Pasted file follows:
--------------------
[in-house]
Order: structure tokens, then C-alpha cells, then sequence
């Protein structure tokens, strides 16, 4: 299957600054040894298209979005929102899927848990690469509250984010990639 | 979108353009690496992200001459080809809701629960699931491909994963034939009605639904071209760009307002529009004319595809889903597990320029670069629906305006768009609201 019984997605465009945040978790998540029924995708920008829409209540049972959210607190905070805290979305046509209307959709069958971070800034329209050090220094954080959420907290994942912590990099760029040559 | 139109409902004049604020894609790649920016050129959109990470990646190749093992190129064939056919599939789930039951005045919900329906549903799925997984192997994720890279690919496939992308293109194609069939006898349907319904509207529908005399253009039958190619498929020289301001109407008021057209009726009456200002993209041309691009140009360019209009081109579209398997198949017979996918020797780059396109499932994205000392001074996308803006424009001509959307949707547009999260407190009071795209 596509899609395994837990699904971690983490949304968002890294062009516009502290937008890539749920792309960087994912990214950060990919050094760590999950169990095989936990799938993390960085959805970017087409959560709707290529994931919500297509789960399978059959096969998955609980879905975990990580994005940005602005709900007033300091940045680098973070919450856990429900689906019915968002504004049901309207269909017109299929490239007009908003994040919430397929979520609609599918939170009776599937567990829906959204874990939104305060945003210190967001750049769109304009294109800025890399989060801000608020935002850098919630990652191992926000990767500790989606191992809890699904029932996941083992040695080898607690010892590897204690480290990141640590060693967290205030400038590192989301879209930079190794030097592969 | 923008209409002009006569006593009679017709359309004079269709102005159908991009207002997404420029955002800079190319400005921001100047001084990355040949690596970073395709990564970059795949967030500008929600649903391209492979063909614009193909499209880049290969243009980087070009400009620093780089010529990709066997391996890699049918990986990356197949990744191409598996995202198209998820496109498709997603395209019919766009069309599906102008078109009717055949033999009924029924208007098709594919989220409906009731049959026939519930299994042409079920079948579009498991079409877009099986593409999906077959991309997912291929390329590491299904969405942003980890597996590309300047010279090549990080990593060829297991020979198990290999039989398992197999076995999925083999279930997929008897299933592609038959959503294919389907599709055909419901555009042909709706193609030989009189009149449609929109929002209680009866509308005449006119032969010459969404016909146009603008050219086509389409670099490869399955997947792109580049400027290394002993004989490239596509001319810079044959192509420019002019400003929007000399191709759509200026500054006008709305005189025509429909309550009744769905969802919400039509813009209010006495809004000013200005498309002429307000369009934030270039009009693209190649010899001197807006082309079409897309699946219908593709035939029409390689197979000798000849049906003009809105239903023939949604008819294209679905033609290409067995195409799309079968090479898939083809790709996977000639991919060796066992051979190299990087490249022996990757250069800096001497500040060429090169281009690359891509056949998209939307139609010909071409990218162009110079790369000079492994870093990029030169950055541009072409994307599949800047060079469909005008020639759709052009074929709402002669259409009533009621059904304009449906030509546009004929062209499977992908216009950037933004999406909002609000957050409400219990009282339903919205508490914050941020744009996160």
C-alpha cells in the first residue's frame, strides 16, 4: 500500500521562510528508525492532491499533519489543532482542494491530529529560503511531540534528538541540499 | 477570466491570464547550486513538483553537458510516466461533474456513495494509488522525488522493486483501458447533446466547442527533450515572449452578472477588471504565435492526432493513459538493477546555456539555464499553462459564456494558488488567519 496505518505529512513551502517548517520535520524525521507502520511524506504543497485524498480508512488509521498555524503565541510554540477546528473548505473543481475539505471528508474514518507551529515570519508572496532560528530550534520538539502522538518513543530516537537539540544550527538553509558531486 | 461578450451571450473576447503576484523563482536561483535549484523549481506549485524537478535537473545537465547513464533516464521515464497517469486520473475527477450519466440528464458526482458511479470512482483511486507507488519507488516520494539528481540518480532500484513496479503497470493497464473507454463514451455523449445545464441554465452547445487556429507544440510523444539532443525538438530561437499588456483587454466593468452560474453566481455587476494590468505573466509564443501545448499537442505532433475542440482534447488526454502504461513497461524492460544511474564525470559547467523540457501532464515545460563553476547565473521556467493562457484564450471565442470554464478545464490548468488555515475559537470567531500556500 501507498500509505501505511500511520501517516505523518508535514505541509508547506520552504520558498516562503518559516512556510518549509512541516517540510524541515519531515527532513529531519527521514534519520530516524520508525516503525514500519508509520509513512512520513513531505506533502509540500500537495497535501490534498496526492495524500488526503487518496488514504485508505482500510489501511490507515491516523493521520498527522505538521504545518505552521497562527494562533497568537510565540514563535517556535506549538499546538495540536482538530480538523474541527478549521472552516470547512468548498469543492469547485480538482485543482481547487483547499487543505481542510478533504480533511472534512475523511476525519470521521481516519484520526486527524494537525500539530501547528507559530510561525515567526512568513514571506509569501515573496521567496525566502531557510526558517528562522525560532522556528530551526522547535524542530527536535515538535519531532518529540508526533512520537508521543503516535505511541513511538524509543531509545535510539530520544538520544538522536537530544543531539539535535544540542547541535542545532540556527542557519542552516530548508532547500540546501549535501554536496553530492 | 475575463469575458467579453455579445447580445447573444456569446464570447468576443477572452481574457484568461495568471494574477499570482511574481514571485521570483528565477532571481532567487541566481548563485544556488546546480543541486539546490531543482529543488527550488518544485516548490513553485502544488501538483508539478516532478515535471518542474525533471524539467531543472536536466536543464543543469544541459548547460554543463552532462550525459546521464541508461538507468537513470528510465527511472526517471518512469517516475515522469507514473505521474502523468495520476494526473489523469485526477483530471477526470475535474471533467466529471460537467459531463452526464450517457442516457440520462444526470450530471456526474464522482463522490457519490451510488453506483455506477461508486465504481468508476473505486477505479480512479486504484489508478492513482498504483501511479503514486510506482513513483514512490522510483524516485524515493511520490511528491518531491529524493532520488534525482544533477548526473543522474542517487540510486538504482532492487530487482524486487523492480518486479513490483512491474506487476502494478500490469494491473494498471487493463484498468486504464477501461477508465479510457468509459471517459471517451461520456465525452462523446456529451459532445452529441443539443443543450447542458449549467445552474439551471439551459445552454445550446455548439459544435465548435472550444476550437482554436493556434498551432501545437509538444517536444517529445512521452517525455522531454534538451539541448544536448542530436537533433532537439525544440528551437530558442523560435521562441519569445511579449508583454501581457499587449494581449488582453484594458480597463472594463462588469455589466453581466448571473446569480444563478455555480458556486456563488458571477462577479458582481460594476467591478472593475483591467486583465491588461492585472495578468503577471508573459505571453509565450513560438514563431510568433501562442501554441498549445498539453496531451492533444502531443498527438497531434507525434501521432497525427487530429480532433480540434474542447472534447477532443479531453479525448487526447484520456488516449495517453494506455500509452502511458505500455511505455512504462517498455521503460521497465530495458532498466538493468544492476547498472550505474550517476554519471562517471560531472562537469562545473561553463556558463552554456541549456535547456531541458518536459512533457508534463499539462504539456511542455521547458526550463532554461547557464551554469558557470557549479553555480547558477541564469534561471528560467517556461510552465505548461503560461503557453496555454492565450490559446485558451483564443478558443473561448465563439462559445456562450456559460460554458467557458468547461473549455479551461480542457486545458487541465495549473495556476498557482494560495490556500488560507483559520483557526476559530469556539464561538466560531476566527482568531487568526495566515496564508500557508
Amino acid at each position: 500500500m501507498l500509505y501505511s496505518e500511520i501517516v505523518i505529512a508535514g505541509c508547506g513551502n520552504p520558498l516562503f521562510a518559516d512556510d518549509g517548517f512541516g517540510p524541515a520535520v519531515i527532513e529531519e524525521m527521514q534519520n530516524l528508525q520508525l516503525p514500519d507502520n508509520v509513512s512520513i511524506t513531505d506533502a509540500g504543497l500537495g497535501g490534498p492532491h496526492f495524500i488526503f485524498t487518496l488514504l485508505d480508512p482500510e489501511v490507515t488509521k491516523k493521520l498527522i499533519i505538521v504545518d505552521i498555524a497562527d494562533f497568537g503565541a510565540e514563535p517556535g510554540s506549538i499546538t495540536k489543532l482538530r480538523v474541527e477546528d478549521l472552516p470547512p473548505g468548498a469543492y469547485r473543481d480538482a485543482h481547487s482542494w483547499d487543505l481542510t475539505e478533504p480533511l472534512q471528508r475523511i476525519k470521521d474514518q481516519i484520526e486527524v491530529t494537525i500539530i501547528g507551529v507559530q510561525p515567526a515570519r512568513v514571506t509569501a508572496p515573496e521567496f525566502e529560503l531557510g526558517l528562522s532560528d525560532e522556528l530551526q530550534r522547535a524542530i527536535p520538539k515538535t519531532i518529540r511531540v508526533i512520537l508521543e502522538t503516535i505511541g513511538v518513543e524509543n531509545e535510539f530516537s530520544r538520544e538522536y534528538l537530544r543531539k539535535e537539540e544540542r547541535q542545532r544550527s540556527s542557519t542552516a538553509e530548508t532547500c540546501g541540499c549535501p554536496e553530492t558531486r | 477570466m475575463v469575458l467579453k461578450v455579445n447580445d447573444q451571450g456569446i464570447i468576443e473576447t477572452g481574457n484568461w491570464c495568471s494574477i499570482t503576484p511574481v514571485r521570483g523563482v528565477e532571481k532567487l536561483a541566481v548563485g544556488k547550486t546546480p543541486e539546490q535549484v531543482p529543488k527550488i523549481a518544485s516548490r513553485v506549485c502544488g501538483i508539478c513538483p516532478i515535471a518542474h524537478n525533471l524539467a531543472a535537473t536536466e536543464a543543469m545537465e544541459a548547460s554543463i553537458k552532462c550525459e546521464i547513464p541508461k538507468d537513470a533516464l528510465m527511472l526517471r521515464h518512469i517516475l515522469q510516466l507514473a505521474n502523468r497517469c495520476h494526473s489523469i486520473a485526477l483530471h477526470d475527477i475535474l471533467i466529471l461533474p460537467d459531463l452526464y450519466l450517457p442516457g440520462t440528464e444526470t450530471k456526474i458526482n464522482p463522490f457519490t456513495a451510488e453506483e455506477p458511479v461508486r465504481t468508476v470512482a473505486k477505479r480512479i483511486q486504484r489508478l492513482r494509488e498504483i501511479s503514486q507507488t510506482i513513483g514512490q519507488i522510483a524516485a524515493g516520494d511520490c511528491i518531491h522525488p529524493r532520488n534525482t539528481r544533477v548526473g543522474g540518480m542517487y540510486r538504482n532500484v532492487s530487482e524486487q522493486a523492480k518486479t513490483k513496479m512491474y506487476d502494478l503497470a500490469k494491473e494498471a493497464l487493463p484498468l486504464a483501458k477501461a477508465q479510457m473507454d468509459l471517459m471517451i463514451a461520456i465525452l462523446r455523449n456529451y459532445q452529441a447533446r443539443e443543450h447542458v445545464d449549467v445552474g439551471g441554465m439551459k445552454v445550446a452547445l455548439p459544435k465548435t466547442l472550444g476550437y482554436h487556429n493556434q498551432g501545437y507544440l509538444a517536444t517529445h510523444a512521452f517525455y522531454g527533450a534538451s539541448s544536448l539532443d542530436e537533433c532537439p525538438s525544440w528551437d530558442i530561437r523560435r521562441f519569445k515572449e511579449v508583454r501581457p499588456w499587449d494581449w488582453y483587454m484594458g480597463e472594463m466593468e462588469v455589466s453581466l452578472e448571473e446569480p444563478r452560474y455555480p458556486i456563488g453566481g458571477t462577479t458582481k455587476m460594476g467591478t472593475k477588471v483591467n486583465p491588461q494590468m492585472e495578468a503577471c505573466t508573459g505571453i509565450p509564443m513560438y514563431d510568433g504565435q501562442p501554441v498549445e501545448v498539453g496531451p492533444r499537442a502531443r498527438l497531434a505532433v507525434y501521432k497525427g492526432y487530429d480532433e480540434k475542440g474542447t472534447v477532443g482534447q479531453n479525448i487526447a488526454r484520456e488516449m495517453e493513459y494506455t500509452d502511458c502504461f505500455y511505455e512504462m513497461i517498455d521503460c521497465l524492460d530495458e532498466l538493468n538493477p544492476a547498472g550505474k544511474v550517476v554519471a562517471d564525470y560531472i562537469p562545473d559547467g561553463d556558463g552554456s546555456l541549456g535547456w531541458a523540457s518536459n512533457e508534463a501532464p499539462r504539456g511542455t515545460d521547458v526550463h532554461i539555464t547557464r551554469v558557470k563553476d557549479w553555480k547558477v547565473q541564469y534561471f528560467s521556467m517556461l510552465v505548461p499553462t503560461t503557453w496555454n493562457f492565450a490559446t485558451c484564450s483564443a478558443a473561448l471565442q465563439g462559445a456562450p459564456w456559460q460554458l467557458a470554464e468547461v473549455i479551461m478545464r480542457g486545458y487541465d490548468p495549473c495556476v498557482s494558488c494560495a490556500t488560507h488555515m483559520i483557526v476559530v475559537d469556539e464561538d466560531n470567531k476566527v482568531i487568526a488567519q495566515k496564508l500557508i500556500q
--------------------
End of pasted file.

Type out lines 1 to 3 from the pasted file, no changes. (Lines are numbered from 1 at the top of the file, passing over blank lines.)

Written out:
[in-house]
Order: structure tokens, then C-alpha cells, then sequence
């Protein structure tokens, strides 16, 4: 299957600054040894298209979005929102899927848990690469509250984010990639 | 979108353009690496992200001459080809809701629960699931491909994963034939009605639904071209760009307002529009004319595809889903597990320029670069629906305006768009609201 019984997605465009945040978790998540029924995708920008829409209540049972959210607190905070805290979305046509209307959709069958971070800034329209050090220094954080959420907290994942912590990099760029040559 | 139109409902004049604020894609790649920016050129959109990470990646190749093992190129064939056919599939789930039951005045919900329906549903799925997984192997994720890279690919496939992308293109194609069939006898349907319904509207529908005399253009039958190619498929020289301001109407008021057209009726009456200002993209041309691009140009360019209009081109579209398997198949017979996918020797780059396109499932994205000392001074996308803006424009001509959307949707547009999260407190009071795209 596509899609395994837990699904971690983490949304968002890294062009516009502290937008890539749920792309960087994912990214950060990919050094760590999950169990095989936990799938993390960085959805970017087409959560709707290529994931919500297509789960399978059959096969998955609980879905975990990580994005940005602005709900007033300091940045680098973070919450856990429900689906019915968002504004049901309207269909017109299929490239007009908003994040919430397929979520609609599918939170009776599937567990829906959204874990939104305060945003210190967001750049769109304009294109800025890399989060801000608020935002850098919630990652191992926000990767500790989606191992809890699904029932996941083992040695080898607690010892590897204690480290990141640590060693967290205030400038590192989301879209930079190794030097592969 | 923008209409002009006569006593009679017709359309004079269709102005159908991009207002997404420029955002800079190319400005921001100047001084990355040949690596970073395709990564970059795949967030500008929600649903391209492979063909614009193909499209880049290969243009980087070009400009620093780089010529990709066997391996890699049918990986990356197949990744191409598996995202198209998820496109498709997603395209019919766009069309599906102008078109009717055949033999009924029924208007098709594919989220409906009731049959026939519930299994042409079920079948579009498991079409877009099986593409999906077959991309997912291929390329590491299904969405942003980890597996590309300047010279090549990080990593060829297991020979198990290999039989398992197999076995999925083999279930997929008897299933592609038959959503294919389907599709055909419901555009042909709706193609030989009189009149449609929109929002209680009866509308005449006119032969010459969404016909146009603008050219086509389409670099490869399955997947792109580049400027290394002993004989490239596509001319810079044959192509420019002019400003929007000399191709759509200026500054006008709305005189025509429909309550009744769905969802919400039509813009209010006495809004000013200005498309002429307000369009934030270039009009693209190649010899001197807006082309079409897309699946219908593709035939029409390689197979000798000849049906003009809105239903023939949604008819294209679905033609290409067995195409799309079968090479898939083809790709996977000639991919060796066992051979190299990087490249022996990757250069800096001497500040060429090169281009690359891509056949998209939307139609010909071409990218162009110079790369000079492994870093990029030169950055541009072409994307599949800047060079469909005008020639759709052009074929709402002669259409009533009621059904304009449906030509546009004929062209499977992908216009950037933004999406909002609000957050409400219990009282339903919205508490914050941020744009996160």